One of the reasons I love being a belly dancer is the dressing up element, so I had to write a post about costumes and make up.
Materials for my next belt projectGetting ready for a performance brings about a certain nostalgia like when you were a child rummaging through your mothers glad rags and stilettos imagining yourself in a fantastical land with fairies and wizards (or was that just me?).
With belly dance costumes the possibilities and characters are endless whether your style is geek chic or demure there is no such thing as too much glitter or sequins. When watching different belly dance artists you realise that no two costumes are the same, each dancer has the opportunity to be as adventurous as they want to be. You can create a glamorous 1940s diva, a mystical tribal goddess or a sassy saidi village girl. Before I started performing as an adult I used to be a bit of a tom boy but experimenting with costumes and make up for performances has definitely opened my eyes to a whole new world of femininity.
My virtually non-existent make up skills are now considered acceptable and I even find myself watching YouTube tutorials and searching for the latest make up look; I would never have done that before. However, that being said, I will always struggle with fake eyelashes; the amount of times I've performed with those little fluttering things only for them to start falling off mid-performance....grrrrrrrr.
You quickly learn to become creative with your costume too. Due to the cost of professional costumes I tend to make my own bedlah (bra and belt) sets and skirts. Also being a UK size 6 I struggle to find costumes that actually fit and look good on a petite young lady.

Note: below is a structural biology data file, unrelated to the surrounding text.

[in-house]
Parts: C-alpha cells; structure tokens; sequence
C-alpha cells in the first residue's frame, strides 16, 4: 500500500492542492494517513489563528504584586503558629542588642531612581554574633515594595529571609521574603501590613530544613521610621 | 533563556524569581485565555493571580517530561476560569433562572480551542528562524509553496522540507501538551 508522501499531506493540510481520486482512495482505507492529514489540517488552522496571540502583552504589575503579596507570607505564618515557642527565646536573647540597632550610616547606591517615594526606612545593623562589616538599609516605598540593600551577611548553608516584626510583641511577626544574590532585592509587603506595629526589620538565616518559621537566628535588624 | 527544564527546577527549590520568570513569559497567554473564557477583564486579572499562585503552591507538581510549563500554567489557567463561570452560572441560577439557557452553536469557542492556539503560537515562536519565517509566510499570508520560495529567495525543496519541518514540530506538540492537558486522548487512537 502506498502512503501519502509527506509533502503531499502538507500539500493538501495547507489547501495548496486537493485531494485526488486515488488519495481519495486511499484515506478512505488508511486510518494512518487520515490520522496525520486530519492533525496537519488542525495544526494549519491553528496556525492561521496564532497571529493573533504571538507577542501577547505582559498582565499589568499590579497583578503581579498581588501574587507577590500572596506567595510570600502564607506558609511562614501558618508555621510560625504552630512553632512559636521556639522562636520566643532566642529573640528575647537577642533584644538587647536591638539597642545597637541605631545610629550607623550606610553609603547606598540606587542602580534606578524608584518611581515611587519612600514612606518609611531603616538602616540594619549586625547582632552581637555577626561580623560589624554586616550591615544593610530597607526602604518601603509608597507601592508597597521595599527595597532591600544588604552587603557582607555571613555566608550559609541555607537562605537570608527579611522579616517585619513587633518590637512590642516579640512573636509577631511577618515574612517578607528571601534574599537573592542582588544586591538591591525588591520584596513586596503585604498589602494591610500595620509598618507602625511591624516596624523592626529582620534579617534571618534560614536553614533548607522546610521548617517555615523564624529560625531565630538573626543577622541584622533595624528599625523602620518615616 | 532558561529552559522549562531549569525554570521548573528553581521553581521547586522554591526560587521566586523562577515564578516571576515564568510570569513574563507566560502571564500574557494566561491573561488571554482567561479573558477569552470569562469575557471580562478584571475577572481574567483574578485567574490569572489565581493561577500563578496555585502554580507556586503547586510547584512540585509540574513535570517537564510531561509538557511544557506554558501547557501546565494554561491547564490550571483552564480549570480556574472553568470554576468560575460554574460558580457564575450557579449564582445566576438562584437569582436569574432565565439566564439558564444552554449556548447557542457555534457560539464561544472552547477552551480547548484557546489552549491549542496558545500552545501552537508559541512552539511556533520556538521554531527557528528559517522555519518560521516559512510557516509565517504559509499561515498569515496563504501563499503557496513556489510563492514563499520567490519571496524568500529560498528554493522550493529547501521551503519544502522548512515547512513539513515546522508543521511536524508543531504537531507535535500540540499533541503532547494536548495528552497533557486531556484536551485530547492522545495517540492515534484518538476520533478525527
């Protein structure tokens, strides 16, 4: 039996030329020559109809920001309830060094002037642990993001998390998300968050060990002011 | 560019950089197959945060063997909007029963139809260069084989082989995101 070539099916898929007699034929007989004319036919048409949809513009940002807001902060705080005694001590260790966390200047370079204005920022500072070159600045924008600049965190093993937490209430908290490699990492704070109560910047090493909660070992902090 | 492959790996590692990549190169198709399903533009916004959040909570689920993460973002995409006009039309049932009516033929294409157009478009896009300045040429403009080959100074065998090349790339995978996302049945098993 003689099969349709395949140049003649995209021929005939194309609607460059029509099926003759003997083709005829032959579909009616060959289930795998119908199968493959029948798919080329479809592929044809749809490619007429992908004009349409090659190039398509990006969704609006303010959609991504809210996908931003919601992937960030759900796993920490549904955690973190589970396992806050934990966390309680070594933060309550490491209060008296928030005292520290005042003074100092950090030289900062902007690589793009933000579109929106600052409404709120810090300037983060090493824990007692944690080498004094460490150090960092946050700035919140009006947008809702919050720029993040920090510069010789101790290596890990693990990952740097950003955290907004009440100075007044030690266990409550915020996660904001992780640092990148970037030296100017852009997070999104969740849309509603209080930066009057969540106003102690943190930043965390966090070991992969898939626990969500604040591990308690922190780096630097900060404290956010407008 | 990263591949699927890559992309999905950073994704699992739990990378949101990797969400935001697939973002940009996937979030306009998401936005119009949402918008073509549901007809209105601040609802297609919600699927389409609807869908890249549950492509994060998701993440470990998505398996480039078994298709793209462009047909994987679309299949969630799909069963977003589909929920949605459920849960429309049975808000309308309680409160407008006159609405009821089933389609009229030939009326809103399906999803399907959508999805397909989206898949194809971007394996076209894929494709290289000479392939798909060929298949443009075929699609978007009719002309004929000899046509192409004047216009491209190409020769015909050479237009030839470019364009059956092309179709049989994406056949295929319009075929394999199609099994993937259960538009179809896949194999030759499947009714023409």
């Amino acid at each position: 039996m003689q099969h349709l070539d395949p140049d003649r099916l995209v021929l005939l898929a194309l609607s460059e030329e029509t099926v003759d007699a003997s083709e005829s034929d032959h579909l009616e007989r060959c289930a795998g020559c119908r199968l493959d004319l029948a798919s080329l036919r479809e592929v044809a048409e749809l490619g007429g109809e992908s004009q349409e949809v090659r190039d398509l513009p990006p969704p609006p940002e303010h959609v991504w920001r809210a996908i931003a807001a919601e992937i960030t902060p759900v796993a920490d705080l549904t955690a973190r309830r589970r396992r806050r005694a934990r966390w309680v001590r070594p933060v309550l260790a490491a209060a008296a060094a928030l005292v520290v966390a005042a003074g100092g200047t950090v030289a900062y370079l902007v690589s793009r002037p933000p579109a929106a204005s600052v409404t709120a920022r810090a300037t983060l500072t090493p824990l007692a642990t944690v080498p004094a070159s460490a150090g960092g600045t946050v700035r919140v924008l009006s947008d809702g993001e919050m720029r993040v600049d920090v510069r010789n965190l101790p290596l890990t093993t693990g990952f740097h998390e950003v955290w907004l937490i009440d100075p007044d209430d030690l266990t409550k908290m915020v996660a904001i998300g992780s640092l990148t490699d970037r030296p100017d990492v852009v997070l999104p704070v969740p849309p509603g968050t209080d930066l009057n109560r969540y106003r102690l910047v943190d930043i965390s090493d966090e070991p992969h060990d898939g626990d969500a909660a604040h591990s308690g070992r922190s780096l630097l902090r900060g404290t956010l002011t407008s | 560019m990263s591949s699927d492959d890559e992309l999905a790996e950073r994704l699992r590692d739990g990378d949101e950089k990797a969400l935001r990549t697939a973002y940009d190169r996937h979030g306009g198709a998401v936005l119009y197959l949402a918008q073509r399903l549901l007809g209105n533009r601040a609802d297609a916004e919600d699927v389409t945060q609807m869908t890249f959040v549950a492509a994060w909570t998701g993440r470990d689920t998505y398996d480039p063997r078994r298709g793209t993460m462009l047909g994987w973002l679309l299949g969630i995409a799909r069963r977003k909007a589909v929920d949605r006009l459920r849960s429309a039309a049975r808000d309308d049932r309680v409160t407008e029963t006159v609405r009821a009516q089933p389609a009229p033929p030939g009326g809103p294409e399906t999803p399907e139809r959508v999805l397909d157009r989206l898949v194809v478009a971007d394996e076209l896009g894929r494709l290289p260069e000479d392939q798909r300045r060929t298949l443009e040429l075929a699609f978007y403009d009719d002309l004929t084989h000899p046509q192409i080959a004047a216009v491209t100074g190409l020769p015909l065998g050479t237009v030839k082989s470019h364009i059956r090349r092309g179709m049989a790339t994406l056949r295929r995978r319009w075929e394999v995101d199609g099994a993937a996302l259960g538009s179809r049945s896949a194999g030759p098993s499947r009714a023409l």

Even though it can be a long process making your own costume can be fun and very individual. At the moment I am making a belt for the Aladdin Dance Theatre Production taking place in February. I'm working on a theatrical and magical Sorcerers Assistant belt with lots of layers and tassels. It will have a lot of sheen, bling and detail so that it can stand out within a stage setting. I can't wait to post a picture of it when it's finished and ready to wear.
V.I.B TIP: A very important tip for my fellow performers, what can sometimes look garish on the street will look normal or even plain on stage so don't be afraid to add extra bling, jewelry or a touch more lipstick to help you stand out.
+Belly Dance with Tevec Dance
One of my hand-made costumes
Award-winning Turkish Oriental and Theatrical Fusion performer and teacher.